Bars have been batching and bottling housemade cocktails for several years now, but the trend is really taking off during the pandemic. The surge in contactless service and staff cuts at many restaurants and hotels has made it more practical and profitable to sell readymade cocktails. Plus, acceptance of these formats has increased and consumer demand is up.
On the retail side, ready-to-drink (RTD) cocktails is the fastest growing spirits category, rising 28% year over year, according to Nielsen Premium Panel data. In the past several months, growth has accelerated even more, to 171%.
Marriott is one hotel chain that is encouraging its properties to make and batch cocktails in-house and add more RTD canned drinks, including canned wines. “The pandemic has changed habits and democratized food and drink,” says Dana Pellicano, Marriott’s vice president of F&B Experience, The Americas.
While the trend was already taking off before the coronavirus—White Claw is the most visible example—there are now more players in the space. And with takeout and to-go orders pushing the demand for portability, “the ready-to-drink cocktail is a habit now,” Pellicano adds.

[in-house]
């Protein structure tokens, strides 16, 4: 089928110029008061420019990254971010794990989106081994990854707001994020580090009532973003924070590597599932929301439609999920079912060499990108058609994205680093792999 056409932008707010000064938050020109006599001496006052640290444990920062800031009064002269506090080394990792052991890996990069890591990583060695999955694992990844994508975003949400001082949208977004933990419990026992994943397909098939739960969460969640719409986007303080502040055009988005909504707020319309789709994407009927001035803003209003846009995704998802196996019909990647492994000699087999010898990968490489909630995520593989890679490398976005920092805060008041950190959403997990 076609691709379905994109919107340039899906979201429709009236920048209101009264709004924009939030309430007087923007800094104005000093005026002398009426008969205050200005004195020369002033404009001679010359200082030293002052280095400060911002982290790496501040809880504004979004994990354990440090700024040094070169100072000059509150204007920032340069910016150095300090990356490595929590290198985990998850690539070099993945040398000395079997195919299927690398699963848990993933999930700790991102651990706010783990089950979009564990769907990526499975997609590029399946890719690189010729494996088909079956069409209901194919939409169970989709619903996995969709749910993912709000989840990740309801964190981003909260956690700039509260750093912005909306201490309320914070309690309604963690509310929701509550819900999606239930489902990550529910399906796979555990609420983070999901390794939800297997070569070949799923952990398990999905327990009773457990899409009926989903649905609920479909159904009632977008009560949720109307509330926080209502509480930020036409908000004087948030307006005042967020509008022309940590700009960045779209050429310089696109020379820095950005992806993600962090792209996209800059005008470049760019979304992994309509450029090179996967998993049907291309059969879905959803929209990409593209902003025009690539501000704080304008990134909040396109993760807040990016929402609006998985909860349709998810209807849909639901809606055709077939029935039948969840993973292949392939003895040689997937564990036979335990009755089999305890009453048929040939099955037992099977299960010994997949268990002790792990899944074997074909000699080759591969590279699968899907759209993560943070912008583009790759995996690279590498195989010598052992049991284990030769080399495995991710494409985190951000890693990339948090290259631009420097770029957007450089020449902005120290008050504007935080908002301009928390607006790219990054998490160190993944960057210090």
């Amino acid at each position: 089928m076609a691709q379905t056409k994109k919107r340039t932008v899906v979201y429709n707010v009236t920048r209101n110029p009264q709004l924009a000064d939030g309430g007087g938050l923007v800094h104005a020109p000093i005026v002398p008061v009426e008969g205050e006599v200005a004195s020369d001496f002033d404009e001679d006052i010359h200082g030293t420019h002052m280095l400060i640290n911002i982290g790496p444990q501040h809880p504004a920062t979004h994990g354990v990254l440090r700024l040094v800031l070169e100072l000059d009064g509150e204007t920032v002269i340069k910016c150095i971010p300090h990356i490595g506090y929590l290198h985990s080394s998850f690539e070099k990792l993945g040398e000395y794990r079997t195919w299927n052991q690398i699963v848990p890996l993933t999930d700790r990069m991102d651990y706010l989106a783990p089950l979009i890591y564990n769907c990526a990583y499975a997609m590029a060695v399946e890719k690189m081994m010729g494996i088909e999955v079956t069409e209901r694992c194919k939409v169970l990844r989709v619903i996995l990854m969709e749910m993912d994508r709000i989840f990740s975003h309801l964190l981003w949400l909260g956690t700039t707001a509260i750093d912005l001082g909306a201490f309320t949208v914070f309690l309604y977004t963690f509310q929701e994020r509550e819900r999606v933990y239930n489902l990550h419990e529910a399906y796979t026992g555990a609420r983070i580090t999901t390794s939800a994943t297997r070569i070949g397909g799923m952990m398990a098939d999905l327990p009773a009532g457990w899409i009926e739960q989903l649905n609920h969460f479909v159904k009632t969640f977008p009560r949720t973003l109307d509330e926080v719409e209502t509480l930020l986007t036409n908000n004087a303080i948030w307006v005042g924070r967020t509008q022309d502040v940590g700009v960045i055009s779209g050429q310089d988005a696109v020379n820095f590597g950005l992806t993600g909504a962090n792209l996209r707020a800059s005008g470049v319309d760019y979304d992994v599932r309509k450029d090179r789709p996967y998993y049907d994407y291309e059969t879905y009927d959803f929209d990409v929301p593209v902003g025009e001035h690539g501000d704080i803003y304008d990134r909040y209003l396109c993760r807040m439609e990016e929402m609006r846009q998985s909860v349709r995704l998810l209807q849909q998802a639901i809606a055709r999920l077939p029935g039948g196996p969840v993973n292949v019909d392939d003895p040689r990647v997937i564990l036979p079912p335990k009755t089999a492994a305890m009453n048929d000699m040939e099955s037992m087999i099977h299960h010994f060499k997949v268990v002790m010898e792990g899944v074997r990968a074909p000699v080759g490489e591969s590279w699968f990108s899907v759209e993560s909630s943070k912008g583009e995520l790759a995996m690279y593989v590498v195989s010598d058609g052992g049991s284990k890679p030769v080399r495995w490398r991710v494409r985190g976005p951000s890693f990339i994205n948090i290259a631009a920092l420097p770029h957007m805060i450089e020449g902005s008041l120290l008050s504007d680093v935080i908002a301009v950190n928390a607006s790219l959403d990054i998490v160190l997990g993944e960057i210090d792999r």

Marriott focuses on bottled and canned signature drinks from the hotels’ bartenders and boutique producers, although commercially-canned brands are also available. The Raphael Hotel in Kansas City offers bottled barrel-aged Manhattans ($18) and peach and mint Moscow mules ($16), as well as bloody Mary and mimosa kits. These are especially popular for room service.
At the SLS Beverly Hills, four classic housemade cocktails, including margaritas and mojitos, are served chilled and ready to go in a cocktail shaker. “Batching and/or barrel aging cocktails in-house allows bartenders to impart their own flavor profiles, and frees them up for other tasks,” says Pellicano.
Other properties are purchasing premium bottled cocktails from craft companies. On the Rocks cocktails are on offer at some JW Marriott and Renaissance properties. Choices include the cosmopolitan, old fashioned and mai tai, all labeled with the branded spirit used.
Hermetically-sealed cans are sometimes seen as a more sanitary choice and a safer option, especially for poolside orders. Favorites at the Sheraton Denver Downtown are canned cocktails from Cocktail Squad, a small company that offers a wide selection. The casual line has lower-alcohol drinks, such as a vodka lemon and whiskey ginger, while the classic collection includes the gin and tonic, whiskey sour and bourbon smash.
“There’s a lot of variety in how Marriott serves the cocktails,” says Pellicano. “At the pool, the can is the vessel. Same with grab-and-go outlets.” For bottled cocktails, the service may be a little classier, with elevated glassware and garnishes served with the drink.
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